VN: What are your favorite things about being a VC?
CP: I love the amazingly motivated, smart and dedicated entrepreneurs we get to work with. They are full of energy, ideas and passion for what they do. It is truly a privilege to get to work with them behind the scenes to help them achieve their dreams and goals. We benefit from that as well, of course.
I love to learn, and I am learning something new every single day. It's like going back to school, but with no tests, just the joy of learning.
I really enjoy the process of finding the right investments and teams to support. The reality is that VCs rarely, if ever, come up with a great business idea. It’s the entrepreneurs that do that. When we invest in a team we then have the opportunity to work side by side with them as they build something that is potentially very high impact, something that can create or disrupt a category all while creating great jobs and stimulating innovation.
I think back to my days at Scopus, and the peers I had there that have since launched their own companies. I would bet that well over a hundred companies have been launched, either directly or through their investments in other companies by just that one startup crew of people. Octane, WebLogic, Red Aril, Vivant, GT Nexus, just to name just a few. It's pretty cool how that creates a virtuous circle, an ecosystem of entrepreneurship that continues to grow and flourish.
Not everyone realizes that being a venture capitalist in a smaller and newer firm has many similarities to being an entrepreneur. You have to raise capital for each fund, develop a differentiated brand, establish credibility with all of your constituents, entrepreneurs, investors and co-investors, deal with audits and reporting to investors, and all the other elements of building and managing a successful business. There's a lot of hard work and unfortunately, not every company you invest in will be successful. That part is rough for everyone.
It's not just a glamor job, but it is definitely the best one I can think of for me!
VN: What is the size and construction of your current fund?
CP: We have three funds under management. Our Spotlight Fund was a small proof-of concept fund that originally held 6 investments. Two of those have exited via acquisition: Red Aril was acquired by Hearst’s iCrossing business unit and WildPockets was acquired by Autodesk. CalmSea merged with Coupang to become one of the industry unicorns, Xactly went public recently and the rest, BrightEdge and CafeX Communications, are market leaders in their categories.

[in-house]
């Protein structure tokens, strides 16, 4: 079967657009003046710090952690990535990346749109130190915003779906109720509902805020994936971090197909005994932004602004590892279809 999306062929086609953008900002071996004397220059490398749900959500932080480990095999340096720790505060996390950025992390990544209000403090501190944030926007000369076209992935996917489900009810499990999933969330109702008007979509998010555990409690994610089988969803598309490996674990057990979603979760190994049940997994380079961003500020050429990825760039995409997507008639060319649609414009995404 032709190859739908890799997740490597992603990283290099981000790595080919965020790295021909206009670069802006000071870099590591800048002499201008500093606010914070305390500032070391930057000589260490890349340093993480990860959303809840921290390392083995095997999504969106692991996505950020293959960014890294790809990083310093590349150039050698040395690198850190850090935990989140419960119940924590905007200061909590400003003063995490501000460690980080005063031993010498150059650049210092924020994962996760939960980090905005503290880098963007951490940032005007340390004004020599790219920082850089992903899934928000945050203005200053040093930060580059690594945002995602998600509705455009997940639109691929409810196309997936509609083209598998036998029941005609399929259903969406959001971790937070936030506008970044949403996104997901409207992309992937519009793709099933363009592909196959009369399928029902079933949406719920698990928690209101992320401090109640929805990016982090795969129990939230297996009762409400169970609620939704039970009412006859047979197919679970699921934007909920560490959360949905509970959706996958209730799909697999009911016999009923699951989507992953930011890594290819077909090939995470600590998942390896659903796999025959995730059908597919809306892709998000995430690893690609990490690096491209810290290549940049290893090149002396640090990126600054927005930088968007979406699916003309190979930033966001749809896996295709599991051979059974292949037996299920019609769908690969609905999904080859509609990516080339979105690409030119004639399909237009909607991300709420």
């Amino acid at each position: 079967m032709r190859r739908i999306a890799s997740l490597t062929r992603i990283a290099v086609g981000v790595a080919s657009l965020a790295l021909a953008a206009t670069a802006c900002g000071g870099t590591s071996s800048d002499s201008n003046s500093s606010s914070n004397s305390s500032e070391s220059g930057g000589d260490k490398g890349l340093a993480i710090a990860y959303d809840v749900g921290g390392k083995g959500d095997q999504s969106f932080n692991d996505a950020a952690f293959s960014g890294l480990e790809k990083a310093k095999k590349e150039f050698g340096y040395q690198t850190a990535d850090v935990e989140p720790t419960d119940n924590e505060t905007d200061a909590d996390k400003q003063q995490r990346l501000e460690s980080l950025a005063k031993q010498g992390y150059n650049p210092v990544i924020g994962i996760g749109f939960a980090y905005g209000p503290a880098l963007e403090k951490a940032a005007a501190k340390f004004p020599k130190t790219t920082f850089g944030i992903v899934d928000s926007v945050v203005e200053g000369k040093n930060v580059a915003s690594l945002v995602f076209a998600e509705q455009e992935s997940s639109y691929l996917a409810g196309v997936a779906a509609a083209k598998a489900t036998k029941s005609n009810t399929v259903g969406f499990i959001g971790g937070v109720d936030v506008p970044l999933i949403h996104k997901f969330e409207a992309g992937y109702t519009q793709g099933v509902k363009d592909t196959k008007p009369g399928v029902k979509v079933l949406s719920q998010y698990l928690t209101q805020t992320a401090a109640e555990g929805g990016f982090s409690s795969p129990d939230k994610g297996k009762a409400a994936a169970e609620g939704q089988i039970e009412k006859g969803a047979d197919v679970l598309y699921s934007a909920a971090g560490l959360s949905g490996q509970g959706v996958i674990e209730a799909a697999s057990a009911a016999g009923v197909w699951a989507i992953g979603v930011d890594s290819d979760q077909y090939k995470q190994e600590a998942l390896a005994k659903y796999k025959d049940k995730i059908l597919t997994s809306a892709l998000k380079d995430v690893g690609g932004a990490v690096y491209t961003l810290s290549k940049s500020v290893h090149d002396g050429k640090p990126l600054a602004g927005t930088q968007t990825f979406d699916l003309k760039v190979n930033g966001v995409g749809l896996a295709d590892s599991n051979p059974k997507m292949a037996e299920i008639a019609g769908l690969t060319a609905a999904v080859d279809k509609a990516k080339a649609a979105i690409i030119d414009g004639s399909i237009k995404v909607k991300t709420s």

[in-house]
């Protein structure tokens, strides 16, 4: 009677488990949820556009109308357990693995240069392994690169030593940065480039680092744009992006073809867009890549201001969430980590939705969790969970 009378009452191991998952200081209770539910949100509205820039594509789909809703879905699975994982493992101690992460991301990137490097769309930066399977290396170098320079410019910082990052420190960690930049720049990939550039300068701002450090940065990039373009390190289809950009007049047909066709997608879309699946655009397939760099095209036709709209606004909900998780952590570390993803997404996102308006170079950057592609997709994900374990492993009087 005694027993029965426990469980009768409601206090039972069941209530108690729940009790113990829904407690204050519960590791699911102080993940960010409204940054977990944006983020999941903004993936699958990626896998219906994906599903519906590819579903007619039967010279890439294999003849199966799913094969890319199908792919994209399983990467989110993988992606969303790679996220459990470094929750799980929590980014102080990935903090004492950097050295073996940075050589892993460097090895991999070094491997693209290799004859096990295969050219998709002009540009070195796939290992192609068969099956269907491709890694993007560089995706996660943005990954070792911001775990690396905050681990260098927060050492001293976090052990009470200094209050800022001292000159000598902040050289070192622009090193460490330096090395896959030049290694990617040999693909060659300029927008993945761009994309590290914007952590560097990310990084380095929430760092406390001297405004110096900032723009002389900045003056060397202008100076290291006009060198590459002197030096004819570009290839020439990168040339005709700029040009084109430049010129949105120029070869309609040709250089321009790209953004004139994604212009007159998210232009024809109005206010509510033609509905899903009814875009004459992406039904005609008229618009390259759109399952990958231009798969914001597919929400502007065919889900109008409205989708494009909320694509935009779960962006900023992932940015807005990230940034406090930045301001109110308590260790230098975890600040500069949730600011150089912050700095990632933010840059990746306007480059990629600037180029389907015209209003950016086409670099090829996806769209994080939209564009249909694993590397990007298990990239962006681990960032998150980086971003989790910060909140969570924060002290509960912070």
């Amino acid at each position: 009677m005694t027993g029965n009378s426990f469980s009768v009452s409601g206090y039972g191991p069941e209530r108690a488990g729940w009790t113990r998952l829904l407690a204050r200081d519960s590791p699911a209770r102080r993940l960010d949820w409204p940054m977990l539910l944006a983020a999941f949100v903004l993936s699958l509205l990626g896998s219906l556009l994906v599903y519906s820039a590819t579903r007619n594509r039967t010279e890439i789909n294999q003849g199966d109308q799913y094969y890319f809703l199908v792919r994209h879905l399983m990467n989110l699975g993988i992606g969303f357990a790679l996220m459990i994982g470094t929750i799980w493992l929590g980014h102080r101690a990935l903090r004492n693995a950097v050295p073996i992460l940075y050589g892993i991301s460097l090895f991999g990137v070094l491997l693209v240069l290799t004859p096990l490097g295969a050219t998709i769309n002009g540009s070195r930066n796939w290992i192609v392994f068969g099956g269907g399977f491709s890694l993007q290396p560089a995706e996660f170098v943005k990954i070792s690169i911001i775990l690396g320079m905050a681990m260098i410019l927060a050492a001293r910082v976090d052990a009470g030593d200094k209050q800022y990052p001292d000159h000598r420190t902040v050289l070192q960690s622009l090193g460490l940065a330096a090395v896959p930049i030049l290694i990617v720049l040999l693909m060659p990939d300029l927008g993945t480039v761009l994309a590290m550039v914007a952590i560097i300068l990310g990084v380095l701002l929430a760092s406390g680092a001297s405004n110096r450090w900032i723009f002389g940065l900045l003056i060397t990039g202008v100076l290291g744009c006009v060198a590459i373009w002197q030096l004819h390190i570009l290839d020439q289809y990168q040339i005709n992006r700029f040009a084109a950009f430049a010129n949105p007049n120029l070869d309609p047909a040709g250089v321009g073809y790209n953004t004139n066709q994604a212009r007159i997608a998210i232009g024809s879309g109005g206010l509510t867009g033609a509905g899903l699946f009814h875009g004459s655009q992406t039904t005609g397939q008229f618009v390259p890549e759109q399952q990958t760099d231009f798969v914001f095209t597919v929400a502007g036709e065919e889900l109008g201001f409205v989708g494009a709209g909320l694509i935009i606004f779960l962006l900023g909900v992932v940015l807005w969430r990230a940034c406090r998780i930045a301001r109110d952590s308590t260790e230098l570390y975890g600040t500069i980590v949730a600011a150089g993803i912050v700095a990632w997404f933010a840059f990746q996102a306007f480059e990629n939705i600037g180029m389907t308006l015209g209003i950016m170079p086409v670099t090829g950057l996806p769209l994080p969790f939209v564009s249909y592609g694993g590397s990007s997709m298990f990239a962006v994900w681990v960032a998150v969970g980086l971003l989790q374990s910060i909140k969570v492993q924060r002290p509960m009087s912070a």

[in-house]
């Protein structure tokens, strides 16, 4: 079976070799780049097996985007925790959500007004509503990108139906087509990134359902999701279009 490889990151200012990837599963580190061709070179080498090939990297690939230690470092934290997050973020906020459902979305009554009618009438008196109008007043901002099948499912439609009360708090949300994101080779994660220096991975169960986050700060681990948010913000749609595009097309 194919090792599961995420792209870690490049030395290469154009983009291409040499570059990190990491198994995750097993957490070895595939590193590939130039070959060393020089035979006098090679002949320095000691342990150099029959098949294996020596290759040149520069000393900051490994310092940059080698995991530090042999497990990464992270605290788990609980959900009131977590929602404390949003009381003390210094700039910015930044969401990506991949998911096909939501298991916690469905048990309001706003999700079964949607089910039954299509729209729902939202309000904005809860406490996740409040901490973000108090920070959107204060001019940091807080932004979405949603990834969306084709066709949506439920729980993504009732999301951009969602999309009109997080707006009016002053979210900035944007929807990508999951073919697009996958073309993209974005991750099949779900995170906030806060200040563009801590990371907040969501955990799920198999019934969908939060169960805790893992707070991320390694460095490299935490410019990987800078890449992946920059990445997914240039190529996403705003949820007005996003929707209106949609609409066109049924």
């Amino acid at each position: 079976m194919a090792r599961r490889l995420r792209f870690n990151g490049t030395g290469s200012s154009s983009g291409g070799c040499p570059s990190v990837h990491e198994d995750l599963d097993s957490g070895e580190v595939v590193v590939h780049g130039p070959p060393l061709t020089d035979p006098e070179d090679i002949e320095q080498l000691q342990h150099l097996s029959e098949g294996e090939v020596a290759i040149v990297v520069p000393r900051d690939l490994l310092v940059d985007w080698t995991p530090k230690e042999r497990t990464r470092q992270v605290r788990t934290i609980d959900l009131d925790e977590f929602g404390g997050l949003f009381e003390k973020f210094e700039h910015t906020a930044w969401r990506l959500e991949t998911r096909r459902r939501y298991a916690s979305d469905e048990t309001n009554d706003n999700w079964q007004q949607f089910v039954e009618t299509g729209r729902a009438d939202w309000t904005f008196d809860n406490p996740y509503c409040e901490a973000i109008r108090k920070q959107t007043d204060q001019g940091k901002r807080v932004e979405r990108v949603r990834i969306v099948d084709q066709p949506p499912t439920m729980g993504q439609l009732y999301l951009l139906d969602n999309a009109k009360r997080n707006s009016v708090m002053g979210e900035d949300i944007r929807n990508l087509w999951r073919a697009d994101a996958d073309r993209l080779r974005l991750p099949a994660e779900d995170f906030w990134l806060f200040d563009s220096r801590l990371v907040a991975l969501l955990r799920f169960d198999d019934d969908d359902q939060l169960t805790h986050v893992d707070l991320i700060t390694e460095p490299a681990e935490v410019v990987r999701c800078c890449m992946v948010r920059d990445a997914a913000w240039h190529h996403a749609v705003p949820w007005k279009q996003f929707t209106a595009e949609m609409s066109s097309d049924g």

We have invested in a dozen companies from our second $20 million fund at this point. Several of those companies like Hoopla, Influitive and Yozio have already gained substantial follow-on financings and are growing like weeds. We are still actively investing out of our second fund.
VN: What is the investment range? How much do you put into each startup?
CP: We put as low as a quarter of a million dollars and up to a million in an initial financing of a company. We also reserve quite significantly for follow-on financing rounds.
I guess you would say that we are a focused investor with a fairly concentrated portfolio. In the enterprise space we believe it is super important to be able to continue to support a company over several rounds of financing, that may span half a dozen years or more, not just through their first round. Our total investment over time really depends on the company, but it will range from $1 million to $3 million.
VN: Is there a typical percent that you want of a round? For instance, do you need to get 20% or 30% of a round?
CP: We can be flexible depending on the stage of the company and structure of the round. We don't always lead; we will co-lead, and we always syndicate, generally with a small number of value-add investors, but no party rounds. We may also join a round led by another high quality investor.
VN: Where is the firm currently in the investing cycle of its current fund?
CP: We still have a few new investments to make from the current fund.
VN: What percentage of your fund is set aside for follow-on capital?
CP: It depends on the stage of the company, but overall, more than half the fund is set aside for follow-on financing rounds.
VN: What series do you typically invest in? Are they typically Seed or Post Seed or Series A?